HOPKINTON, MassA new breast mapping system under development by
Assurance Medical is designed to provide physicians with an
objective, quantitative approach to the clinical breast examination.
In essence, it allows the physician to visualize what is felt on the
The physician uses a hand-held device, the Electronic Tactile Sensor
Array (see figure), comprised of more than 400 miniature pressure
sensors, to electronically palpate the breast. On the computer, the
physician is then able to view a focus area via an image that
reflects the mechanical properties of the underlying breast tissue.
This image and associated parameters can be recorded and retrieved
for serial comparison to determine changes over time in the area of
focus (see illustration ).
Unique Pressure Signatures
The pressure sensors can show such palpable properties of tissue as
hardness, stiffness, size, and discreteness. Initial studies
indicate that different tissue structures within the breast (eg,
cysts, fibro-adenomas, and cancers) exhibit unique pressure
signatures, and the device may be effective at differentiating the
pressure signatures of abnormal breast lesions from those of normal
breast tissue, Joel B. Weinstein, vice-president of sales and
marketing for Assurance Medical, said in an interview.
The intent of the productthe BreastView Visual Mapping
Systemis to provide an extension of the physical exam and
specifically to make it more objective and better documented,
Mr. Weinstein said. The investigational device is not designed to
replace existing screening modalities, he said, but rather to be used
as an adjunct.
It allows the physician to objectively follow women with
abnormal findings, such as fibrocystic tissue, that may not warrant
starting a routine of diagnostic mammography and potentially
biopsy, he noted.
Assurance Medical demonstrated the new device to physicians at their
exhibit at the 21st Annual San Antonio Breast Cancer Symposium.
Edward Dalton, MD, of Northern New England Surgical Associates,
Manchester, New Hampshire, who participated in the initial trials of
the device, said that the ideal candidate for breast mapping is
the high-risk woman with a dense mammogram and a focally difficult
breast exam. These women often appear repeatedly, referred by an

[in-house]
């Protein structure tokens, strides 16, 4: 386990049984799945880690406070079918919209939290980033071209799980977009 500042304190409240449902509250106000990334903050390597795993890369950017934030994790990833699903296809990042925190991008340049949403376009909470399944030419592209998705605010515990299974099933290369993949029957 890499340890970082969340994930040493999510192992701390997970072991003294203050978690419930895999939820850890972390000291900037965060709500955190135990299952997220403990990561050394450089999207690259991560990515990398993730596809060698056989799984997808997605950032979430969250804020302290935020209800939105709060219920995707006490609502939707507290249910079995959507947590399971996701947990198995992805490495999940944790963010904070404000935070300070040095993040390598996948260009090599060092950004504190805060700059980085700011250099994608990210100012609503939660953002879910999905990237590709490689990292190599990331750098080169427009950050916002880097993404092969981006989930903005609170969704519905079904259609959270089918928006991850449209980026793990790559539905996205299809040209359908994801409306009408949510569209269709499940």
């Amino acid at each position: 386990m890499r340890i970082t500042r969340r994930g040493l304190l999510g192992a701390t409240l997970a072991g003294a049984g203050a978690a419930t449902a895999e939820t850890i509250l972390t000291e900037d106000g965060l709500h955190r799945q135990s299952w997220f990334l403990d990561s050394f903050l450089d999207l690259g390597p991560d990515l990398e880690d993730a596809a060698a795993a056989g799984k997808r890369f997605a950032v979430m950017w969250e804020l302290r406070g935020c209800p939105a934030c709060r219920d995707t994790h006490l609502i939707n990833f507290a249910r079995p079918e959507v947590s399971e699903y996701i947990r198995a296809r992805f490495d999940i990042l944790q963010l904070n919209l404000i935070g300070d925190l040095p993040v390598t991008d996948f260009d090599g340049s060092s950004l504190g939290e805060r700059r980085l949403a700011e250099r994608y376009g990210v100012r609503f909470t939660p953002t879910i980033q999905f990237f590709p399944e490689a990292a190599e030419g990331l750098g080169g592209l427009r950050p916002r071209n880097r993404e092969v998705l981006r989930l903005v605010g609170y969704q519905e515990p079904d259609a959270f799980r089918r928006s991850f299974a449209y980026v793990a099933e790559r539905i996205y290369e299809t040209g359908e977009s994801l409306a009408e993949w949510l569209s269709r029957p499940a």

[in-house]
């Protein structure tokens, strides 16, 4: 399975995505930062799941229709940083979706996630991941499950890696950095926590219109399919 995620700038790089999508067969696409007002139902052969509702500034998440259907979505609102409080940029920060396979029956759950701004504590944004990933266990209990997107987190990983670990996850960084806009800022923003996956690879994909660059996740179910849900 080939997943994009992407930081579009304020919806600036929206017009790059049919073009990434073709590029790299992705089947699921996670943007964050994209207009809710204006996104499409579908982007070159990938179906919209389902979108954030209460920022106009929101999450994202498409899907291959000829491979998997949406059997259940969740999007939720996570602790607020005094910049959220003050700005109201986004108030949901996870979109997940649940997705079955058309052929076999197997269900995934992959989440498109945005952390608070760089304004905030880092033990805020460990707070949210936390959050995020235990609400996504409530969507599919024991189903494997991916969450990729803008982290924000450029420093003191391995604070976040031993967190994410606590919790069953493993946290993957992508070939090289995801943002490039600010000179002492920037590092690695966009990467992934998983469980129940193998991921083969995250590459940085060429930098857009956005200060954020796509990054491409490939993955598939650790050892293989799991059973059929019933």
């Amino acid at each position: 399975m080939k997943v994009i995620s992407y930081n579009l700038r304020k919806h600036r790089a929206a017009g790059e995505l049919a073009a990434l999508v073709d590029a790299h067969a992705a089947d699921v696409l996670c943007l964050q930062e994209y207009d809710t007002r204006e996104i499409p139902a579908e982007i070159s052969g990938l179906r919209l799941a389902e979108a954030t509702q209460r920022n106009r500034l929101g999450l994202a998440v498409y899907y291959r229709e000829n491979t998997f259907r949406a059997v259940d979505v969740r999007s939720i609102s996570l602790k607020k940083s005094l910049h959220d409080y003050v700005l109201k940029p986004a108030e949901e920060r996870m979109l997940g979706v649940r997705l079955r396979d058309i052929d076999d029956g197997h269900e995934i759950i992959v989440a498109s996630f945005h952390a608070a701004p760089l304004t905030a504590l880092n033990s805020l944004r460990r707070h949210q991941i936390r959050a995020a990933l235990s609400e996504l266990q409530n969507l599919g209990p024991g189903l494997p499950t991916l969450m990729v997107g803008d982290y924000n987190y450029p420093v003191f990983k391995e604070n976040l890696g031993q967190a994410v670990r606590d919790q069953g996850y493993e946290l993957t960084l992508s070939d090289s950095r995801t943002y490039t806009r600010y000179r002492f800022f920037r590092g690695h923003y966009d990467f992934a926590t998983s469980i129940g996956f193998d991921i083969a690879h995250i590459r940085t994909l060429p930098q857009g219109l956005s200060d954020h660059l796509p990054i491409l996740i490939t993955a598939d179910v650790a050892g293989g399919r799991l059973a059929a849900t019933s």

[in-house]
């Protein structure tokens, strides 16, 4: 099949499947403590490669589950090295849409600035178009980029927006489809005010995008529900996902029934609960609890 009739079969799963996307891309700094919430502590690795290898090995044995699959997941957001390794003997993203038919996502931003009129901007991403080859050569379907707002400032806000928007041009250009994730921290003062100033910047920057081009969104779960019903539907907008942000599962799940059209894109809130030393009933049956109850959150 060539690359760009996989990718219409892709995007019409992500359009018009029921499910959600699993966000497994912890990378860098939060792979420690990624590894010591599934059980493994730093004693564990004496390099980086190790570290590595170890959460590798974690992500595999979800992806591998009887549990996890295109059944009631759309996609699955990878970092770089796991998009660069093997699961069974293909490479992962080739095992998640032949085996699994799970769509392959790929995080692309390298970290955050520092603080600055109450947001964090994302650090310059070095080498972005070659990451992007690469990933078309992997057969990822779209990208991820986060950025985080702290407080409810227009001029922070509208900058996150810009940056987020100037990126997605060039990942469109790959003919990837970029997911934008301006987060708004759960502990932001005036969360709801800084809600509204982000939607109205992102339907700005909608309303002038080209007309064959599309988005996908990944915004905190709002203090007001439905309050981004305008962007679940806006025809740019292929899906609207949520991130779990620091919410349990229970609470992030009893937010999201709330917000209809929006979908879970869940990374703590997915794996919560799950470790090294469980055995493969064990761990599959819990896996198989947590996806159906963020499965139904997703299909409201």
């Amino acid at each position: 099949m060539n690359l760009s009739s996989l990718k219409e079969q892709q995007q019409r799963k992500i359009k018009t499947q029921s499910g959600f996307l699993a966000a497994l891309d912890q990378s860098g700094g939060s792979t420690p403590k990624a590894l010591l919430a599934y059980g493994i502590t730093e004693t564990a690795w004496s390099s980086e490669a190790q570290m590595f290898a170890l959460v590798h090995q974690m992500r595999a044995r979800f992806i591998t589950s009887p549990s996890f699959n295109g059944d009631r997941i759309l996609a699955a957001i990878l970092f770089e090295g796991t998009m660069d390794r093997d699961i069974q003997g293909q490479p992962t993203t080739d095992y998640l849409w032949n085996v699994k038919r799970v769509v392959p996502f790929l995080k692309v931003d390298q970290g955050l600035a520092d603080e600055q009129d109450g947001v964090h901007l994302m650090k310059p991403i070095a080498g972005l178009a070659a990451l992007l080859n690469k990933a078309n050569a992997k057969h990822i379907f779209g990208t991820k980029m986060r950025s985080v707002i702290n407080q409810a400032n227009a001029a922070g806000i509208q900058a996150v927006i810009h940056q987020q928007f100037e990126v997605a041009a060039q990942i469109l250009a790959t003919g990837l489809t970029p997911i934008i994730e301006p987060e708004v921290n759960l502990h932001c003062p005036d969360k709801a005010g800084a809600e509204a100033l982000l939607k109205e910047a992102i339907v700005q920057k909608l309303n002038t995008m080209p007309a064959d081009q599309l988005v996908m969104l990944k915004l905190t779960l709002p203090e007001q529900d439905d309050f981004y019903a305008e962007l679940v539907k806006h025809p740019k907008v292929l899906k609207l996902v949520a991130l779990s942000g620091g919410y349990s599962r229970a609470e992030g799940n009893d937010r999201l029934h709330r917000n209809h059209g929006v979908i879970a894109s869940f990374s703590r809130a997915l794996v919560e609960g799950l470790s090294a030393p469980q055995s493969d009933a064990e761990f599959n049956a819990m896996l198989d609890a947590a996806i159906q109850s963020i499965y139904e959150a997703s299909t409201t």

insecure primary care physician.
The BreastView device, Dr. Dalton said, has been an excellent
way to improve the documentation and record keeping surrounding a
focally difficult exam. The software can also store ultrasound
images, x-ray reports, and communications and recommendations to a
In early studies in which the results were interpreted via a visual
display of the pressure signals, the system showed an overall
sensitivity of 92% (detecting 108 of 118 palpable and nonpalpable
lesions) vs 86% for the physicians exams (102 of 118 lesions).
The device correctly detected all eight palpable cancers found in the
study population and two of three nonpalpable cancers.
A phase III feasibility study employed advanced computer algorithms
to identify the nature of specific structures by quantifying the
tissues palpable characteristics. This program causes the
sensor to emit an audible tone when a suspicious feature is found. In
this study, the device detected 70 of the 75 lesions that were 1 cm
or larger in diameter (93% sensitivity). Four cancerous lesions were
found in the study, and the BreastView system accurately detected
both of the two lesions that were within the devices intended
range of 1 to 2.5 cm in size, Mr. Weinstein said.
The company has now performed a clinical study on 100 women to
confirm the accuracy and reproducibility of the device. The
results showed that the device is very accurate in terms of sizing
lesions when compared with the actual excised lesions, Mr.
The results showed a high level of reproducibilitywithin a
couple of millimetersfor the mapping system. Furthermore, he
said, the BreastView system was able to identify 35 structures
that were not visualized on mammography, including five cancers.
The company is now moving forward with a formal FDA clinical study of
the device, which is expected to begin in March 1999, Mr. Weinstein
said. He anticipates that, when available, the complete
systemsensor, software, computer, and printerwill cost